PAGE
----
Even more about risk:
Know Your Client Questionnaires and discussions are an important starting place to explore the super important topic of risk. I don’t feel they are more than a starting point. For one thing, the issue of inflation isn’t even reviewed in many cases, this seems like a huge oversight. Generally the questionnaires use a somewhat tired old model. They often suggest, for example, if you feel you are a conservative investor, a 75% fixed income portfolio fits. This is such a simplistic exercise for such an impactful decision. When you consider many fixed income portfolios, a couple years ago, generated less than 3% annual total returns over 3 years and less than 4% over 5 years and, by some measures the inflation rate was over 2%, your investments were not growing much. If you were withdrawing funds at all, your buying power was shrinking! There is more risk involved in this approach than is obvious.
An example is shown below. The source of the chart is Yahoo Finance and it shows the iShares (Blackrock Canada) Canadian bond universe ETF. Total returns – which are returns that include the price gain as well as accumulated interest and / or dividend yield, reinvested – calculate to a 2.49% total gain over a 3 year period and 3.65% (per annum) over 5 years. True to a conservative positioning, this holding would not likely lurch lower at the time of a stock market plunge, yet, to have 75% of your holdings gain so little, that hardly protects against future inflation, unexpected expenses or other unknown events. By that measure, this portfolio is still carrying risk.
My point really is, you need to acknowledge there is always risk and make some adjustments for the economy we live in today and also adjust for the financial risks in your personal life. A simple formula or a number of boxes on a questionnaire will create a false sense of security and is not likely to serve you well. The Greedy Farmer portfolios adjust to current economic conditions as much as possible. You can copy the Greedy Farmer’s moves or modify category weightings to suit your perceived risks and to your risk appetite (see below). There are times I am more comfortable holding significant cash or near cash holdings, (GICs, T Bill ETFs, and high interest savings) in addition to specific bonds suited to the economic environment. Just a few years ago, conditions were different and stocks made up 95 – 97% of holdings in the Greedy Grower. The greater world changes a lot over time as does your personal world. Know Your Client information should be updated to reflect these changes. Most importantly the Know Your Client process should be allowing you to teach yourself about risk rather than providing you with the impression all is taken care of. What is that old saying, “no one cares about YOUR money more than YOU?” Keep reading, if you will, let’s explore how to make you more effective at caring.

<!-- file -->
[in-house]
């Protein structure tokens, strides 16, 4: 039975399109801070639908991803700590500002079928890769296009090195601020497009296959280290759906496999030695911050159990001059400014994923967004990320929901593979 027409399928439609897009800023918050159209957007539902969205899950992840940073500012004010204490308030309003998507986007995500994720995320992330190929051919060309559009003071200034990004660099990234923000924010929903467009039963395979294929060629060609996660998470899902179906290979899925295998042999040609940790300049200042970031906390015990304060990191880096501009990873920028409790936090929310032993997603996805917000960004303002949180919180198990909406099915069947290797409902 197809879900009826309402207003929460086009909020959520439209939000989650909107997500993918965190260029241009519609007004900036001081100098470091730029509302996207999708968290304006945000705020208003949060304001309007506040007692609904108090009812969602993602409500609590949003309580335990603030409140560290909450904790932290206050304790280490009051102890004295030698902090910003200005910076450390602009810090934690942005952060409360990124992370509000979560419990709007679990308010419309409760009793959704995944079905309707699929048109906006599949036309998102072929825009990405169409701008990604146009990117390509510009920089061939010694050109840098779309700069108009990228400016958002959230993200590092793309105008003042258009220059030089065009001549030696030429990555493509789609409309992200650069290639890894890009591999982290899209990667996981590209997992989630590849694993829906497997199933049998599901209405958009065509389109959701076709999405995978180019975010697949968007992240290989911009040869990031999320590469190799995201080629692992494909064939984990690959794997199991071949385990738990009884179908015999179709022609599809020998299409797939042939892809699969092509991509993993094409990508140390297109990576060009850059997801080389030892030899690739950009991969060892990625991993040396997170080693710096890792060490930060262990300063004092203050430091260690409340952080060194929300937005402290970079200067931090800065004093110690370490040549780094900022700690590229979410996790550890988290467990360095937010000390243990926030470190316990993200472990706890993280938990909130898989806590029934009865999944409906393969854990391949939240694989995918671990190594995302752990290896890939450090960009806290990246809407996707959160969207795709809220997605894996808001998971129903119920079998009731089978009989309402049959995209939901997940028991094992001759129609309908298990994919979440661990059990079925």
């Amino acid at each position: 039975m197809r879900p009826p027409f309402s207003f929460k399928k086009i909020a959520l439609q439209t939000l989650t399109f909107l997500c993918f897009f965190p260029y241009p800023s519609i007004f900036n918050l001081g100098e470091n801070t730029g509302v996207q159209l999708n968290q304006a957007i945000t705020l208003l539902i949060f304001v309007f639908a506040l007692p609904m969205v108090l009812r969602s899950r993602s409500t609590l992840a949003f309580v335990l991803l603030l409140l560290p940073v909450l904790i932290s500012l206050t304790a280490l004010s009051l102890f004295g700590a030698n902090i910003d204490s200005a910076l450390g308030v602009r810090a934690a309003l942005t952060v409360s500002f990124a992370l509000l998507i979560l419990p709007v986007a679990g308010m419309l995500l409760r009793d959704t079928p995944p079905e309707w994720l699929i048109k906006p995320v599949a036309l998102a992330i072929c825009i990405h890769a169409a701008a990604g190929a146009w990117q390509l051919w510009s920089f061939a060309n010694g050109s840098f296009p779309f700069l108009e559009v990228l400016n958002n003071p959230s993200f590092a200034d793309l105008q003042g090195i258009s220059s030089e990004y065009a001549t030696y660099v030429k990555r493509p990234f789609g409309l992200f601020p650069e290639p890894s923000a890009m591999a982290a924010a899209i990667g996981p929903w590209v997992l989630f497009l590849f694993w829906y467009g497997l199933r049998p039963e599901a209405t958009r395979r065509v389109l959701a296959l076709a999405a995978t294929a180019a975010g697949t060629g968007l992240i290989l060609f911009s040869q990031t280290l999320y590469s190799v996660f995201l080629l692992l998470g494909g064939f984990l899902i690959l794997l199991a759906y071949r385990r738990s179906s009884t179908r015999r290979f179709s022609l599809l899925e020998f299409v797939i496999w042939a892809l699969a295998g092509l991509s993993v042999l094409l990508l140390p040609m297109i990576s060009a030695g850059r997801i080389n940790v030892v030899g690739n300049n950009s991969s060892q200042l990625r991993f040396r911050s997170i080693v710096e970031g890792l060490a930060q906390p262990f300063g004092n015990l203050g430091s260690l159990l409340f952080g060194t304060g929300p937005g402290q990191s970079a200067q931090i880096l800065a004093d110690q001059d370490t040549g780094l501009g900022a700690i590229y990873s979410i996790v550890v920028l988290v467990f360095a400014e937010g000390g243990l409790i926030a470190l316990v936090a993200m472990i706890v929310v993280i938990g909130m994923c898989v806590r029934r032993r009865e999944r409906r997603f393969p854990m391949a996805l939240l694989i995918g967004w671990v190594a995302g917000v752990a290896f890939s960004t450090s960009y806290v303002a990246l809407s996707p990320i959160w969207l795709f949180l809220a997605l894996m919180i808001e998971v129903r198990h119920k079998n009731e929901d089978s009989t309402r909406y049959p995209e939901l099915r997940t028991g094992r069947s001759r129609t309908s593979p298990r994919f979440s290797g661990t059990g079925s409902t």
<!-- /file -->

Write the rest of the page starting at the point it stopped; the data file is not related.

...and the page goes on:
There are two more important issues to talk about which will help you become more effective at caring. How well does a questionnaire measure your comfort with risk taking? I would argue, it does a horrible job. Like most things with some complexity, you have to EXPERIENCE risk and then evaluate yourself. Secondly, risk is a characteristic of investing to be managed, it can not be avoided. That discussion is poorly covered by the know your client (KYC) questionnaire or interview.
If you are new to investing or new to successful investing, you need to learn how to manage and accept risk through experience and the following approach should help get that done. This approach is all about understanding and developing your risk appetite.
- Start small, start with a portion of your investable holdings:
- For example, take $10,000 – $20,000 and, over 6 months – 18 months, invest in 6-12 Greedy Farmer small cap and/or value stock picks. See how you handle this. Then you will better know what your risk appetite is. Your risk comfort may change over time.
- Whatever you think you should do, especially if you feel emotional and excited (or depressed and anxious); invest half of what you think you want to invest. This sounds funny, I know. Investing is so emotional, however. When you are all excited about buying $2,000.00 worth, automatically cut that in half and buy $1,000.00 and take a break. Re-assess a week later, before you do the other half. Often the Greedy Farmer recommendations will be for a partial order anyway, with a follow-up recommendation days, weeks, maybe even months later. You can just follow that guidance. Yes, you may miss out on some gain. Sometimes you even miss out on a second purchase when stocks leap up in value. Do not sweat that. There are dozens of good stocks out there. Another opportunity will present itself.